The Heroes Behind the Future of Parental Leave Are In the Army

Nine parents within the United States Army launched a grassroots effort to create new policy around pregnancy and parenthood. The service branch listened and recently signed a new directive for senior leadership to follow. We can all look at this policy change as a beacon of hope.

Army Parents
Photo: Courtesy of Subjects

In late April, the United States Army announced that Army Secretary Christine Wormuth had signed a new directive concerning pregnancy, postpartum, and parenting. For the first time, there is a clearly-defined, streamlined document in place to ensure that our soldiers never have to choose between their prenatal health, beautiful families, and the careers that they love. For a national organization that includes 400,000 parents and caregivers, it's about time.

Like many of history's most amazing accomplishments, a group of determined women made this happen. Not just any women: Moms who are American soldiers.

Just one year ago, the nine-person admin team of a Facebook group called Army Mom Life embarked on an incredible whirlwind of grassroots effort and effective collaboration to create new policy around pregnancy and parenthood. Like most parent groups on social media, members would ask questions and voice concerns about their shared experience in the Army. The admins quickly saw a theme in the complaints fellow Army parents and they submitted an informational document to the senior leadership of the Army. Not only did these Army moms use data from almost 9,000 soldiers who are moms to identify some of the biggest barriers in pregnancy and postpartum, but they also recommended line item updates to existing regulations.

When Moms Take Charge, Big Change Happens

Staff Sergeant Nicole Edge launched Army Mom Life in 2020 after having two children born during her military career. It was actually the loss of her first pregnancy in 2016, and the lack of built-in leave for miscarriage that first opened her eyes to the need for some policy revisions. Later, she was denied the opportunity to take a professional development course required for her to promote to Staff Sergeant simply because she was pregnant.

Many moms found solace in the group Staff Sgt. Edge started and have since shared their own stories:

Sergeant Carrie Vargas's baby was born needing a new heart. During her child's scary transplant ordeal, Vargas describes her leadership as "outstanding, compassionate, and empathetic," but she recognized that she was very lucky. At that time, there were no official policies in place to ensure that every commander would accommodate their soldiers as well as hers did when their child needed medical care.

Captain Dominique Dove is an Army administrative law attorney, but when she had her first child in 2019, she was a Battalion Human Resource Officer in Charge, as well as a Company Commander. She shares, "I ran until the day before I went into labor because I was afraid that I wouldn't get back in shape fast enough. After my pregnancy, I was required to pump in the field. It was then I realized there needed to be more protections for pregnant and postpartum soldiers."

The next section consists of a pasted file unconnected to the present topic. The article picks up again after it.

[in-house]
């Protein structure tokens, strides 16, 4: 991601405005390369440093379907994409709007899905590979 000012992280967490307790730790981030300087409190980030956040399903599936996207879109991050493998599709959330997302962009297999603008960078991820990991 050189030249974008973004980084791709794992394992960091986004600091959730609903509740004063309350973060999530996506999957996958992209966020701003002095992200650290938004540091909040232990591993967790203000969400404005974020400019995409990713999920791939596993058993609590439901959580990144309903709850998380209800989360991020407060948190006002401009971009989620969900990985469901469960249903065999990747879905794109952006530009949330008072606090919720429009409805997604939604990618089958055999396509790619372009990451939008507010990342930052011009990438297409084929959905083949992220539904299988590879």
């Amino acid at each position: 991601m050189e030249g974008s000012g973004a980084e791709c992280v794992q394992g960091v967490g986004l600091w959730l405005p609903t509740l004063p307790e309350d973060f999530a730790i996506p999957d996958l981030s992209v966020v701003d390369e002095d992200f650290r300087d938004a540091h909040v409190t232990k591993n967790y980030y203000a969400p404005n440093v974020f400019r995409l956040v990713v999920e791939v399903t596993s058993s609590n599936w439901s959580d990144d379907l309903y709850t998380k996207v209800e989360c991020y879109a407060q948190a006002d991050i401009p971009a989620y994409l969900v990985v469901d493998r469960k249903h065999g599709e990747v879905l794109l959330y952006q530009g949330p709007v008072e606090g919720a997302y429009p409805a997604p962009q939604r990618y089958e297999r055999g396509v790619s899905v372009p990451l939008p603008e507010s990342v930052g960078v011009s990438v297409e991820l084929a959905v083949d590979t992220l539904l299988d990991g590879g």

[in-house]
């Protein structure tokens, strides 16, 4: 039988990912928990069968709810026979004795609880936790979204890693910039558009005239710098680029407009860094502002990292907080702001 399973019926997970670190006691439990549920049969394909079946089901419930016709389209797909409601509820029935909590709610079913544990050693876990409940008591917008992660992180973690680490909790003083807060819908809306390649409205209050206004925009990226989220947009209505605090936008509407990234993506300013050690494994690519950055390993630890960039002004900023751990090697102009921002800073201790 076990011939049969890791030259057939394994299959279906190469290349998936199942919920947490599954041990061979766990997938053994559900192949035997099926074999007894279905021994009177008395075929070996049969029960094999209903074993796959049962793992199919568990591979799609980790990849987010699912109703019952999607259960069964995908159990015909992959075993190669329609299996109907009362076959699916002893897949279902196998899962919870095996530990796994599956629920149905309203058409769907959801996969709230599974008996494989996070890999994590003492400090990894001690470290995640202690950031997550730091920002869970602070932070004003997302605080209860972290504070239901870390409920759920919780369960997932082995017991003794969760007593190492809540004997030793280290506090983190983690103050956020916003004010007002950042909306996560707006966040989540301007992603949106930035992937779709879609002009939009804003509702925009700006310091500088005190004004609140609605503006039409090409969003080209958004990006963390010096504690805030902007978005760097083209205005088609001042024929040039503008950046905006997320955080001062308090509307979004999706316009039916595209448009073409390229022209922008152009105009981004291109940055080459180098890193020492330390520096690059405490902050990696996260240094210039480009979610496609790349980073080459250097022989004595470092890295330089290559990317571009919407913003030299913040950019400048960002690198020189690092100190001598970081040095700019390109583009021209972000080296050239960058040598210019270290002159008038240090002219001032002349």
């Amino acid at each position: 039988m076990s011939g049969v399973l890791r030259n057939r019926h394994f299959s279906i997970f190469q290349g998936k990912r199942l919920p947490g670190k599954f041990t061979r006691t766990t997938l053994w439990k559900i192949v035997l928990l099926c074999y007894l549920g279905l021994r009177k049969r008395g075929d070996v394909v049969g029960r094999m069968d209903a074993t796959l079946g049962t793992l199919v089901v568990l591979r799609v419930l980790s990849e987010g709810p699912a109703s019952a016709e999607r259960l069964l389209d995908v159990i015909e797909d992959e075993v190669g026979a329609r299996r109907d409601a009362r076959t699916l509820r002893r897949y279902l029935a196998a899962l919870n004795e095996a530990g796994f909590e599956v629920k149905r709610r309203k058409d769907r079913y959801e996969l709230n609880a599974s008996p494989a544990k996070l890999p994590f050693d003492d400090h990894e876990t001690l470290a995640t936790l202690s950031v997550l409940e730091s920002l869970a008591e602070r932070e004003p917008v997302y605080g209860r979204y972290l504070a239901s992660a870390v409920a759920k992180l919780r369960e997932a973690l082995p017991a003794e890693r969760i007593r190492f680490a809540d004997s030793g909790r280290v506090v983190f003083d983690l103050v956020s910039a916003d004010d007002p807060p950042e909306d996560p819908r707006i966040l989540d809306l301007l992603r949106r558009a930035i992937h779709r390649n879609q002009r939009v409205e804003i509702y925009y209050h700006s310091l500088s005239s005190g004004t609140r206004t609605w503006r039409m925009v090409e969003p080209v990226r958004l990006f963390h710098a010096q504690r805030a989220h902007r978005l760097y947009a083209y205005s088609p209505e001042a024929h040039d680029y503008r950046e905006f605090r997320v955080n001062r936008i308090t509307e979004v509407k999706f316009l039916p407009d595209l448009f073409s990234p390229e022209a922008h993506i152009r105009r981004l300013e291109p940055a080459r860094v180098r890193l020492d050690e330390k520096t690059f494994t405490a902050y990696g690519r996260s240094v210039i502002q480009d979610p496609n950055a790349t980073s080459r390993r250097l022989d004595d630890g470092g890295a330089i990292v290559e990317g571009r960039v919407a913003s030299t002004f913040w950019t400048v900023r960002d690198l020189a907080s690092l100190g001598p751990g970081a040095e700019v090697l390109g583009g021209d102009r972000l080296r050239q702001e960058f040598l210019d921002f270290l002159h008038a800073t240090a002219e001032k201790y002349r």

These stories (and thousands of others) highlighted an obvious need for some change. Staff Sgt. Edge, Captain Dove and Sgt. Vargas, along with group admins Lt. Col Kelly Bell, Maj. Sam Winkler, Capt. Jenny Nocella, Capt. Kelsey Boursinos, First Sgt. Samantha Grant, and Spc. Kelley Steiner didn't rest until they ensured those changes came to life.

Amy Kramer, special assistant to the Undersecretary of the Army, also played a key role in making these policy changes happen. She was the lead action officer and helped push it across the finish line, with the endorsement of Army Senior Leaders.

What The New Army Policy Includes

The directive in its final form covers the entire parenting experience from pre-conception through childhood. It provides soldier parents with flexibility for fertility treatments. It ensures that soldiers who experience a loss like Staff Sgt. Edge will not have to beg for adequate convalescent leave for miscarriages—and neither will soldiers whose non-military spouses experience pregnancy loss.

Soldiers who become pregnant will not have to focus on maintaining an unreasonable level of physical fitness during or just after pregnancy like Captain Dove did; the new policy outlines a change in the physical fitness standard, allowing a person an entire year to recover from pregnancy before taking their PT test.

Parents whose babies are born medically fragile like Sgt. Vargas's baby will not have to trust their leadership to choose compassion; the new directive encourages commanders to provide flexibility for childhood illness, even if it interferes with military duty.

Other changes, including deployment deferment during a child's early infancy, breastfeeding accommodations in the field for up to two years, and even paid leave for reservists are all in place because a group of smart, determined soldier moms refused to accept that they had to choose between being the best mother they could be and the best soldier they could be—and leadership who listened. Under the right conditions, a soldier can excel in their career and at home—and now the Army is making certain that their soldiers have the support to do just that.

"The Army really is putting 'people first,'" explains Staff Sgt. Edge. "It's not just a slogan; they really do care about families, and they are really pushing to normalize parenthood in the Army."

The Bottom Line

We can all look at this policy change as a beacon of hope. If a group of determined soldier moms can change the entire Army, any of us can choose to believe that change is possible in our workplaces and communities, too.

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